Becoming ‘beautiful’: beauty practices and female beauty in contemporary China

Ma, Hua (2022) Becoming ‘beautiful’: beauty practices and female beauty in contemporary China. Doctoral thesis, University of East Anglia.

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This thesis investigates young women’s motivations regarding beauty practices in contemporary China. It is based on 20 semi-structured interviews, 10 beauty diaries and 10 follow-up interviews with a sample of women aged 18–25. The research takes an interdisciplinary feminist approach to explore several themes in relation to the participants’ negotiations of female beauty, including reasons for engaging in beauty practices, daily beauty routines and their understanding of what constitutes female beauty.

In terms of the interventions of the thesis, a key issue is that most work regarding beauty practices has come from Western feminist scholars and is thus based on the experience of Western women. Therefore, to what extent these ideas and discussions translate to non-Western national contexts has not been examined. In doing so, this thesis seeks to address several gaps and omissions in feminist work on beauty culture. In particular, it intervenes in ways that question whether postfeminism is a transnational cultural discourse by examining how young Chinese women discuss their engagement in beauty practices.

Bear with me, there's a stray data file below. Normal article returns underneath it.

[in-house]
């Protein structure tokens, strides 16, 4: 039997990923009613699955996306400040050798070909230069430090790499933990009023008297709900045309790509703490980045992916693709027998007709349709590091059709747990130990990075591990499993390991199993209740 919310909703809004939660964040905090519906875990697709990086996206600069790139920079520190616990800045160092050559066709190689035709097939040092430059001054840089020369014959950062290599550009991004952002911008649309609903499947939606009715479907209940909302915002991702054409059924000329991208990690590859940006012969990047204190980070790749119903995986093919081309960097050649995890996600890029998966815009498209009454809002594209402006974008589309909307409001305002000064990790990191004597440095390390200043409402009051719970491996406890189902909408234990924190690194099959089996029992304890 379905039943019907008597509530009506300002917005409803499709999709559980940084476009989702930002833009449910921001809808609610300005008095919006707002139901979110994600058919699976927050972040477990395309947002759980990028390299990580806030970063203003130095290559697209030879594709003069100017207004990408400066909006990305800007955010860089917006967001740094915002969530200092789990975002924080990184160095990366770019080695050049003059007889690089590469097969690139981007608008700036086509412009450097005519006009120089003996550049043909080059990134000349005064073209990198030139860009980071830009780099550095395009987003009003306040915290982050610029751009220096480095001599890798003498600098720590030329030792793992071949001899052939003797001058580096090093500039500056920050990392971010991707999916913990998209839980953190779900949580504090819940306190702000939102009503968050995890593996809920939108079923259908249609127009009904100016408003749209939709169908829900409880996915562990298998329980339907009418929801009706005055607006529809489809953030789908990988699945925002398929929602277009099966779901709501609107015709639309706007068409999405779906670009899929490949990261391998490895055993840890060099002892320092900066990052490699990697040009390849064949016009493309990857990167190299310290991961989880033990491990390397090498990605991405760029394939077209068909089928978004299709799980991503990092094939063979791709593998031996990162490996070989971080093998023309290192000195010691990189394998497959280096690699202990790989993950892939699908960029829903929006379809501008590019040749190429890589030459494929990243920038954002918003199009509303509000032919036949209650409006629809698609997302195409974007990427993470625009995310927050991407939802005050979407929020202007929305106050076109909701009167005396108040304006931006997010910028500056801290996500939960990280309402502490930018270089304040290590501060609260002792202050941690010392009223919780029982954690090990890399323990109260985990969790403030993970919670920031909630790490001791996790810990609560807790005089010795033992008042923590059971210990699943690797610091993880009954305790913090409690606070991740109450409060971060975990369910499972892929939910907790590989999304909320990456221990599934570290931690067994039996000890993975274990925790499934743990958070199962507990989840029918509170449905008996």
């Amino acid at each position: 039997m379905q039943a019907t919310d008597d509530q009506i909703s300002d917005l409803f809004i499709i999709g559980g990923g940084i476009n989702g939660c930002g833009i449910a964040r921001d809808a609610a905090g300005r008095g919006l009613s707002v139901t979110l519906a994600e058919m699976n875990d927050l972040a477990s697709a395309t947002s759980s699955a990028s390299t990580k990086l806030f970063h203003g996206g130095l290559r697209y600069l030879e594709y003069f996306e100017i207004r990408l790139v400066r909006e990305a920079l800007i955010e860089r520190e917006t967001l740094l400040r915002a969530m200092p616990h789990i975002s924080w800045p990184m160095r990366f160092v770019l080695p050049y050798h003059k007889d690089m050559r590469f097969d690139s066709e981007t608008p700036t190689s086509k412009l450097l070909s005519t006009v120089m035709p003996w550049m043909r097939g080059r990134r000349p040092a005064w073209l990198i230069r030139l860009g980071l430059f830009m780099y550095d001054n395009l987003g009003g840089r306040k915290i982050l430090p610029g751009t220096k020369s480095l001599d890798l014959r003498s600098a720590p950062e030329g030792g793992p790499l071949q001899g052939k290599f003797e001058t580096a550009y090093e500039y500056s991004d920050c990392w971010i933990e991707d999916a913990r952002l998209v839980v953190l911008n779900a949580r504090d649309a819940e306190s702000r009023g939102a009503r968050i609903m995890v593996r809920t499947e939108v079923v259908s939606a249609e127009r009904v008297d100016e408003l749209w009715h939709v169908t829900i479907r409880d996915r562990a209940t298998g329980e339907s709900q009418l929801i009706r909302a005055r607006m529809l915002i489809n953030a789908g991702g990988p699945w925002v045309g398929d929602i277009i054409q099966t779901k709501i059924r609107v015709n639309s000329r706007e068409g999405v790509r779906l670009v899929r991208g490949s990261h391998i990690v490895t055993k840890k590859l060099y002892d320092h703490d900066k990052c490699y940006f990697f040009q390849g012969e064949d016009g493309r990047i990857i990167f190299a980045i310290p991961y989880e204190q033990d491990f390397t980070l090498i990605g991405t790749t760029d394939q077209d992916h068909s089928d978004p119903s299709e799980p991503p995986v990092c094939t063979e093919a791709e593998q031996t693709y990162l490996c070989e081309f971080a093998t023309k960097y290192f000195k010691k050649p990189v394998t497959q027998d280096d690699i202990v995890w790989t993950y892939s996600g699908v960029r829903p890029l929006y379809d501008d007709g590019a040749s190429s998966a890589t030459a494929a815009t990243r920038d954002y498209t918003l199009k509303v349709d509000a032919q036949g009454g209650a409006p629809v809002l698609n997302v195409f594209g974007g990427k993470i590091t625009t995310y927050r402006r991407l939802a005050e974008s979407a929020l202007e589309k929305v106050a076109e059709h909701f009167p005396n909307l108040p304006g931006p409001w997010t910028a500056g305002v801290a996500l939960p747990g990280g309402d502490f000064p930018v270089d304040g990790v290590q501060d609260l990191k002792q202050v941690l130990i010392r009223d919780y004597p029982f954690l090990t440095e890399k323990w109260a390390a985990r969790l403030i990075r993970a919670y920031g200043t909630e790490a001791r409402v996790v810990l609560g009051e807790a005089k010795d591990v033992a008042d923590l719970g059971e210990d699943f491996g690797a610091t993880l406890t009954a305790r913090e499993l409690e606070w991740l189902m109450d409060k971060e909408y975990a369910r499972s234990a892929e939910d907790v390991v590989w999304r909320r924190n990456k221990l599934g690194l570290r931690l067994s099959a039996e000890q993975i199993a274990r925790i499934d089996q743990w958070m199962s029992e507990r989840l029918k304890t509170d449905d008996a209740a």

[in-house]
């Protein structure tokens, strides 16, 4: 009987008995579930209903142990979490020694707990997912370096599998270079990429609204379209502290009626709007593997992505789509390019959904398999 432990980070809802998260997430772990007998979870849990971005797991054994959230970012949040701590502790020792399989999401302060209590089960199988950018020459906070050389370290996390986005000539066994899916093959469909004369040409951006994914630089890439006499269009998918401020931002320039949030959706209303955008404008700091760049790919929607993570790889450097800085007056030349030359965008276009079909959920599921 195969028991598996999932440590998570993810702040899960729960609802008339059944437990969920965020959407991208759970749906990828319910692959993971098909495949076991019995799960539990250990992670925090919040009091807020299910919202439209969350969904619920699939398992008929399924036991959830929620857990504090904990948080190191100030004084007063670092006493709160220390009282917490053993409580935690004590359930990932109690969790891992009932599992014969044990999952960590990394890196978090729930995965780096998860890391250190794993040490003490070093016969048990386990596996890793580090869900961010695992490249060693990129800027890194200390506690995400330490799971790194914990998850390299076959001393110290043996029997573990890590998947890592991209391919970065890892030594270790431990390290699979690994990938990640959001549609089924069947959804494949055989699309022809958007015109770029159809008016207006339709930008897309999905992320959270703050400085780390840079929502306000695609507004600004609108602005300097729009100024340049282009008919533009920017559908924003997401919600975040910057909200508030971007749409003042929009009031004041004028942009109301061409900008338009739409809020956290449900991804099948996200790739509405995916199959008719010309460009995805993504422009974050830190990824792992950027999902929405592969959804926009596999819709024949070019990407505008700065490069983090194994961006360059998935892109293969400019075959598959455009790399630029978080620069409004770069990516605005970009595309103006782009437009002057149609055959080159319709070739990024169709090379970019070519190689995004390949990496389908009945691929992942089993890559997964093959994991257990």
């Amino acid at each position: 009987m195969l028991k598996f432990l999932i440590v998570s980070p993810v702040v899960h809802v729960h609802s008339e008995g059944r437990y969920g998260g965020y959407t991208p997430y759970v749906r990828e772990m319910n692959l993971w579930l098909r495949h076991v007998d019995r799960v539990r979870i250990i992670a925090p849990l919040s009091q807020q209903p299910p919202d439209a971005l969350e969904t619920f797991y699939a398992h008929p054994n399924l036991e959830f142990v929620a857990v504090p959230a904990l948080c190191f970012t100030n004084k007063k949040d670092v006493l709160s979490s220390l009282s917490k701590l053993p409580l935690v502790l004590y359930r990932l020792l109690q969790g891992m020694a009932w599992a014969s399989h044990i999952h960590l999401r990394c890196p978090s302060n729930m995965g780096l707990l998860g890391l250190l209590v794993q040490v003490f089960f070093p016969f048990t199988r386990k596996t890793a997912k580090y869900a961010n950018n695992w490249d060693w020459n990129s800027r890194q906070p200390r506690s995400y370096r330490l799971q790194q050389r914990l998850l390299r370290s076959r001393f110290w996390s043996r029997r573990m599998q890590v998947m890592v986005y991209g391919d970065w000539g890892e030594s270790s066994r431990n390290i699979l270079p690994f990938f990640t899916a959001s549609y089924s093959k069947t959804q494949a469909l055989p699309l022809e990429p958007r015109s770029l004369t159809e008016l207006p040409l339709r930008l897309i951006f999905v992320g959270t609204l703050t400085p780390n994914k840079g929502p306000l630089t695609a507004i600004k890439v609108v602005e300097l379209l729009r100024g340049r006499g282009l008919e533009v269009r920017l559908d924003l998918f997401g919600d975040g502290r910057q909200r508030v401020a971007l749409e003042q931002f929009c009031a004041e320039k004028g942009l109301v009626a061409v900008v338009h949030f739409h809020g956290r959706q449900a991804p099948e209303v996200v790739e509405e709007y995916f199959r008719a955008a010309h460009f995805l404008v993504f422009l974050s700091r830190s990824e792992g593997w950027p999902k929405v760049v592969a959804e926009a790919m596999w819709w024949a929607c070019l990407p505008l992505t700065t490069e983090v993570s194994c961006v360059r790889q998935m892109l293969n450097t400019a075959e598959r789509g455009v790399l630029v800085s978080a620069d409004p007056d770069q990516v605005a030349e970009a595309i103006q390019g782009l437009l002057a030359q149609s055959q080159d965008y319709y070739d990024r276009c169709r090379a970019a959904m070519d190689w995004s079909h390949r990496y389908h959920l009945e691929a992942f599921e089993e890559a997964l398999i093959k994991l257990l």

This analysis reveals that participants utilise postfeminist discourse regarding choice and pleasure when explaining their motivations. Furthermore, this thesis illustrates the importance of discourses of cultural specificity in beauty practices in so far as participants negotiate constructs of inner and outer beauty in ways which are shaped by a Chinese social and political context. This finding foregrounds the issues of cultural specificity within beauty culture studies.

As such, this thesis argues that postfeminism can be seen as transnational discourse to understand Chinese women’s experience within a global context. However, postfeminism offers a particular conceptual lens emerging from the Western context. It is, therefore, useful to be coupled with other perspectives formed from local dominant discourse and concepts to facilitate a suitable framework for studying Chinese beauty culture.

Item Type: Thesis (Doctoral)
Faculty \ School: Faculty of Arts and Humanities > School of Art, Media and American Studies
Depositing User: Chris White
Date Deposited: 12 Jun 2023 10:25
Last Modified: 13 Jun 2023 07:50

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